One logical question that arises from this definition is “what causes such a condition?” And it is the various answers to this question that makes special education such a murky domain.

Early childhood experiences can have a tremendous impact. Children raised or continuing to live in environments with inattentive or abusive guardians end up with the traits of disability. But are such children truly “disabled” in the sense that their limitations are due to innate differences? Or does it even matter?

It does matter, because the difference is that in some cases, such as when a child has brain damage, it is clear that there is a disability attributable to that specific child (due to no one’s fault other than fate, nature, or god, depending on your perspective). But in cases where it is environmental, the disability is attributable to conditions created by a deficiency in something or someone else. In other words, it is not the child who is disabled, but that they live in a “disabling” environment.

Perhaps this is why we “cast such a wide net.” It may be that our society feels uncomfortable distinguishing clearly between such cases, because if we begin to acknowledge that children are being raised in disabling environments, then it would require us to take collective action. It is much easier, in some ways, to simply label a child with a disability, and place the burden on her.

Because a disabling environment can be fixed. A child with a real learning disability cannot.

Thoughts on Disability


As we discuss the challenges of creating school environments that fully integrate students with learning disabilities, it seems worth exploring the idea of disability itself. One of the most interesting things about teaching special education is seeing what a huge variety of students  are lumped into the category of “students with disabilities.” Under the umbrella of special education, I have taught students diagnosed with: dyslexia, attention deficit disorder, cerebral palsy, autism, emotional disturbance, and Asperger’s Syndrome– not to mention dozens of students classified simply with the catch-all diagnosis, “learning disability,” a category which can cover students with mild dyslexia as well as students whose testing reveals borderline mental retardation.

Students with these diagnoses present their teachers with wildly varied needs and challenges, but they are bound together by this one word: “disability.”  So what does it mean? For practical purposes, a learning disability is any condition that interferes with a student’s ability to access a school’s required curriculum. This is simple enough when a student suffers from a disability like deafness. Since this condition makes the physical aspects of learning inordinately difficult for students, the school’s responsibility is to offer the student accommodations (such as assistance with notetaking or sign language interpretation) that will ensure the student’s deafness does not prevent them from learning.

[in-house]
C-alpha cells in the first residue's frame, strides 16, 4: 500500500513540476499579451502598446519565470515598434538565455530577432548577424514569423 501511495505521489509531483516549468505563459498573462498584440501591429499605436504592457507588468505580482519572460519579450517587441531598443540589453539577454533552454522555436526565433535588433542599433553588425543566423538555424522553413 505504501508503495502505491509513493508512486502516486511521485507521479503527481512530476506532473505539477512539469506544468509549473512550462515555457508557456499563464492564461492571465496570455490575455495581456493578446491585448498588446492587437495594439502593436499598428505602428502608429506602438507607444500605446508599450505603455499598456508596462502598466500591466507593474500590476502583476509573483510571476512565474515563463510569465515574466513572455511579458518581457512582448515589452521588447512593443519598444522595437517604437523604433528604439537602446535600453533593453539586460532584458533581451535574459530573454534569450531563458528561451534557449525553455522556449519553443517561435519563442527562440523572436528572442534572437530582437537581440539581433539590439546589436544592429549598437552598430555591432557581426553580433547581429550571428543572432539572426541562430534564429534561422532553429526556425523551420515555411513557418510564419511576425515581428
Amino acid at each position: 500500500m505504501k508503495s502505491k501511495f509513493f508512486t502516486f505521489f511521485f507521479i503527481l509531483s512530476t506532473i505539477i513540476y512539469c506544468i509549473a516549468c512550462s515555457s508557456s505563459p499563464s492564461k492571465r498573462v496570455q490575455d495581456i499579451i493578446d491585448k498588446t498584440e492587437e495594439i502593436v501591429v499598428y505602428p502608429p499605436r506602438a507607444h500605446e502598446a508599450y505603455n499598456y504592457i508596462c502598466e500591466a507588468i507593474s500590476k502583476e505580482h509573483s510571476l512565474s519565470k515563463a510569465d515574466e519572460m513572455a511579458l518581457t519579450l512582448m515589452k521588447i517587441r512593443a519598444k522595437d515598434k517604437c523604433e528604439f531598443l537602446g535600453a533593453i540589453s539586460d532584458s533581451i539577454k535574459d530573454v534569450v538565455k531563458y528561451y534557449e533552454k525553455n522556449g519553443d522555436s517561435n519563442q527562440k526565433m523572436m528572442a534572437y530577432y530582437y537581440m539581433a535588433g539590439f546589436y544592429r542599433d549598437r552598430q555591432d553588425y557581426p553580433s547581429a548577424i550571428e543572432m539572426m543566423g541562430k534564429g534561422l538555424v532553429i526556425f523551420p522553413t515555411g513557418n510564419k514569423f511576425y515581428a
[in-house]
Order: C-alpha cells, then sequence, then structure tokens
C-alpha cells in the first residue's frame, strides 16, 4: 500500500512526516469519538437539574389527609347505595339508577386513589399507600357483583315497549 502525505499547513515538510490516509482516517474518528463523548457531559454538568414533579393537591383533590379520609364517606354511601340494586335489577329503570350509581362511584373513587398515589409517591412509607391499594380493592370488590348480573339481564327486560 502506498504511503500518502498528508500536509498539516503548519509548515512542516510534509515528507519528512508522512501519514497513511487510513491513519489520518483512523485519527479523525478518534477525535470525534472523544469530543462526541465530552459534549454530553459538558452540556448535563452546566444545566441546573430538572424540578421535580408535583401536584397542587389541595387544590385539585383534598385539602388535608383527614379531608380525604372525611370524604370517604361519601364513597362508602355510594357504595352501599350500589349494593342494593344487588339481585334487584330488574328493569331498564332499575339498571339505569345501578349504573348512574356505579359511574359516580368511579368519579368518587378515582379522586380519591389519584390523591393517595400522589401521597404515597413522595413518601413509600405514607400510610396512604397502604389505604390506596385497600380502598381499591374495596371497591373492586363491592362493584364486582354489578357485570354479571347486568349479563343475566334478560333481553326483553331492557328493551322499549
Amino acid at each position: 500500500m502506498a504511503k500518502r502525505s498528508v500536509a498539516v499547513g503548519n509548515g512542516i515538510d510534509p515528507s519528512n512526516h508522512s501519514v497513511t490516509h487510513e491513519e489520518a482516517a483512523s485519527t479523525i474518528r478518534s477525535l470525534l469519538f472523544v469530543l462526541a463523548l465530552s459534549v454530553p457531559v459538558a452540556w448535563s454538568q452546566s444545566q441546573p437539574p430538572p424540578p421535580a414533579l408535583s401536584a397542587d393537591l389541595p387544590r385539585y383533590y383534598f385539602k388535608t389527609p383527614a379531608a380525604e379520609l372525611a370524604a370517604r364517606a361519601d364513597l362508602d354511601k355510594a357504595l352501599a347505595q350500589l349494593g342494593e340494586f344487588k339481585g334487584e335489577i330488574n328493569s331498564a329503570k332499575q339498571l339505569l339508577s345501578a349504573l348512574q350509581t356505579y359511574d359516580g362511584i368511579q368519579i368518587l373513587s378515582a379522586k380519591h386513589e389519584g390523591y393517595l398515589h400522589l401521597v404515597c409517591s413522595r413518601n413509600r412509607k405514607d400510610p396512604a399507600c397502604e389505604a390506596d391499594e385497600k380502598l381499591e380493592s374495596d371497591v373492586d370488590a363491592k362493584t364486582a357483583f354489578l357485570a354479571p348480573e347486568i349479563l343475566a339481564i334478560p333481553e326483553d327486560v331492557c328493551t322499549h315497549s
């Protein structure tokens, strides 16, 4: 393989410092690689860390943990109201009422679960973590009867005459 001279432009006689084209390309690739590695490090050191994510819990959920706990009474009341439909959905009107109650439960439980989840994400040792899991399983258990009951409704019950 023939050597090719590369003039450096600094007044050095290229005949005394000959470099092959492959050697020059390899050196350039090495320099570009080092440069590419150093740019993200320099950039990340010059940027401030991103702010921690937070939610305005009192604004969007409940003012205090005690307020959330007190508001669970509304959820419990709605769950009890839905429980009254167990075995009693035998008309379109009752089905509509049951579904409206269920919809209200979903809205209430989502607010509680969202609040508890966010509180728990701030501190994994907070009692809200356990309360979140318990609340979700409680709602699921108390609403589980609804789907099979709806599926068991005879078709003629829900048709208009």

With diagnoses like “emotional disturbance,”  however, the problem of disability is far more complex. The federal guidelines define emotional disturbance as:

  • An inability to learn that cannot be explained by intellectual, sensory, or health factors.
  • An inability to build or maintain satisfactory interpersonal relationships with peers and teachers.
  • Inappropriate types of behavior or feelings under normal circumstances.
  • A general pervasive mood of unhappiness or depression.
  • A tendency to develop physical symptoms or fears associated with personal or school problems.

With criteria this broad, one could argue that most adolescents who struggle in school suffer from emotional disturbances. So, is emotional disturbance an actual learning disability? Or, is it simply a catch-all label used to get students who display “inappropriate behavior under normal circumstances” out of mainstream classrooms? How do we distinguish the type of “pervasive depression” that qualifies students for special education services from other types of depression?

Moreover, if a student’s depression isn’t interfering with their learning, should a school be responsible for providing emotional or psychological support? If “pervasive unhappiness” constitutes a learning disability, how happy must a student be before they’re considered ready for mainstreaming? If a student is academically successful when receiving special education support, should those supports be withdrawn?

One final question: why does a society that cares so little for disabled and disadvantaged adults cast such a wide net when classifying students as disabled?